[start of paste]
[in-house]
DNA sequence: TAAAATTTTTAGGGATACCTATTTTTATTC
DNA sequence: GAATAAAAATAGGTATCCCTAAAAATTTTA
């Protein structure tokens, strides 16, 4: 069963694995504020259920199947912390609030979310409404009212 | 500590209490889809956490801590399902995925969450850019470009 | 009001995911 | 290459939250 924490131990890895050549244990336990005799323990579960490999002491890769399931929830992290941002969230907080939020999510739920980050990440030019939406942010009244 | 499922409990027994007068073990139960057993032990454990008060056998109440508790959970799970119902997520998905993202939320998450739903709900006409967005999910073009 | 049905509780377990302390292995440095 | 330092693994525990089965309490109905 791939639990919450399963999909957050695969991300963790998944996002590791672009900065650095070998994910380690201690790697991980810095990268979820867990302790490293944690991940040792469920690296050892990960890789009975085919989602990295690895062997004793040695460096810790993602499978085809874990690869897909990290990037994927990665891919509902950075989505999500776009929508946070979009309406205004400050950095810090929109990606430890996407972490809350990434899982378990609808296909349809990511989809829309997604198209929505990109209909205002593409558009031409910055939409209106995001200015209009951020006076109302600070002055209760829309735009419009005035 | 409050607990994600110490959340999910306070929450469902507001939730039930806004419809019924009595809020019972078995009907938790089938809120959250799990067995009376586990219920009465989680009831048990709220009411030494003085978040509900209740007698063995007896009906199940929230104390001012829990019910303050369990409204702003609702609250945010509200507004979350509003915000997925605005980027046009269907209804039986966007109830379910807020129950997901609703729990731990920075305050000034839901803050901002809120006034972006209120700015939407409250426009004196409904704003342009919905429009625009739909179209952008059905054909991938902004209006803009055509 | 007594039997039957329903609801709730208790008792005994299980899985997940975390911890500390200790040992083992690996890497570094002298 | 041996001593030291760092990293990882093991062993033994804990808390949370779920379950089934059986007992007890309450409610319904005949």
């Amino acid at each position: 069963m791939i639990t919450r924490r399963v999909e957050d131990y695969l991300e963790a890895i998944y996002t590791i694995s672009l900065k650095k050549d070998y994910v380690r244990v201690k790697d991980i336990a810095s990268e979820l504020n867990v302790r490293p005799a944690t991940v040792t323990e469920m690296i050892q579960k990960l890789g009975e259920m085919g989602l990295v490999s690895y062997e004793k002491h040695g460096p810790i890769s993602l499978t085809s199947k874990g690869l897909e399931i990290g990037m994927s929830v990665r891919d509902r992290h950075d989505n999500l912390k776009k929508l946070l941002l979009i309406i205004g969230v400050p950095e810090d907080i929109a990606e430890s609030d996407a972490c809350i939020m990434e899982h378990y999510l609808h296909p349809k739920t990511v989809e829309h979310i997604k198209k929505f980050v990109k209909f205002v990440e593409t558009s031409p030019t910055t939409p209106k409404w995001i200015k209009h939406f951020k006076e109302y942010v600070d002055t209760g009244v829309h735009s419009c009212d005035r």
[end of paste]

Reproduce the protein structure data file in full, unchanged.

[in-house]
DNA sequence: TAAAATTTTTAGGGATACCTATTTTTATTC
DNA sequence: GAATAAAAATAGGTATCCCTAAAAATTTTA
């Protein structure tokens, strides 16, 4: 069963694995504020259920199947912390609030979310409404009212 | 500590209490889809956490801590399902995925969450850019470009 | 009001995911 | 290459939250 924490131990890895050549244990336990005799323990579960490999002491890769399931929830992290941002969230907080939020999510739920980050990440030019939406942010009244 | 499922409990027994007068073990139960057993032990454990008060056998109440508790959970799970119902997520998905993202939320998450739903709900006409967005999910073009 | 049905509780377990302390292995440095 | 330092693994525990089965309490109905 791939639990919450399963999909957050695969991300963790998944996002590791672009900065650095070998994910380690201690790697991980810095990268979820867990302790490293944690991940040792469920690296050892990960890789009975085919989602990295690895062997004793040695460096810790993602499978085809874990690869897909990290990037994927990665891919509902950075989505999500776009929508946070979009309406205004400050950095810090929109990606430890996407972490809350990434899982378990609808296909349809990511989809829309997604198209929505990109209909205002593409558009031409910055939409209106995001200015209009951020006076109302600070002055209760829309735009419009005035 | 409050607990994600110490959340999910306070929450469902507001939730039930806004419809019924009595809020019972078995009907938790089938809120959250799990067995009376586990219920009465989680009831048990709220009411030494003085978040509900209740007698063995007896009906199940929230104390001012829990019910303050369990409204702003609702609250945010509200507004979350509003915000997925605005980027046009269907209804039986966007109830379910807020129950997901609703729990731990920075305050000034839901803050901002809120006034972006209120700015939407409250426009004196409904704003342009919905429009625009739909179209952008059905054909991938902004209006803009055509 | 007594039997039957329903609801709730208790008792005994299980899985997940975390911890500390200790040992083992690996890497570094002298 | 041996001593030291760092990293990882093991062993033994804990808390949370779920379950089934059986007992007890309450409610319904005949």
């Amino acid at each position: 069963m791939i639990t919450r924490r399963v999909e957050d131990y695969l991300e963790a890895i998944y996002t590791i694995s672009l900065k650095k050549d070998y994910v380690r244990v201690k790697d991980i336990a810095s990268e979820l504020n867990v302790r490293p005799a944690t991940v040792t323990e469920m690296i050892q579960k990960l890789g009975e259920m085919g989602l990295v490999s690895y062997e004793k002491h040695g460096p810790i890769s993602l499978t085809s199947k874990g690869l897909e399931i990290g990037m994927s929830v990665r891919d509902r992290h950075d989505n999500l912390k776009k929508l946070l941002l979009i309406i205004g969230v400050p950095e810090d907080i929109a990606e430890s609030d996407a972490c809350i939020m990434e899982h378990y999510l609808h296909p349809k739920t990511v989809e829309h979310i997604k198209k929505f980050v990109k209909f205002v990440e593409t558009s031409p030019t910055t939409p209106k409404w995001i200015k209009h939406f951020k006076e109302y942010v600070d002055t209760g009244v829309h735009s419009c009212d005035r």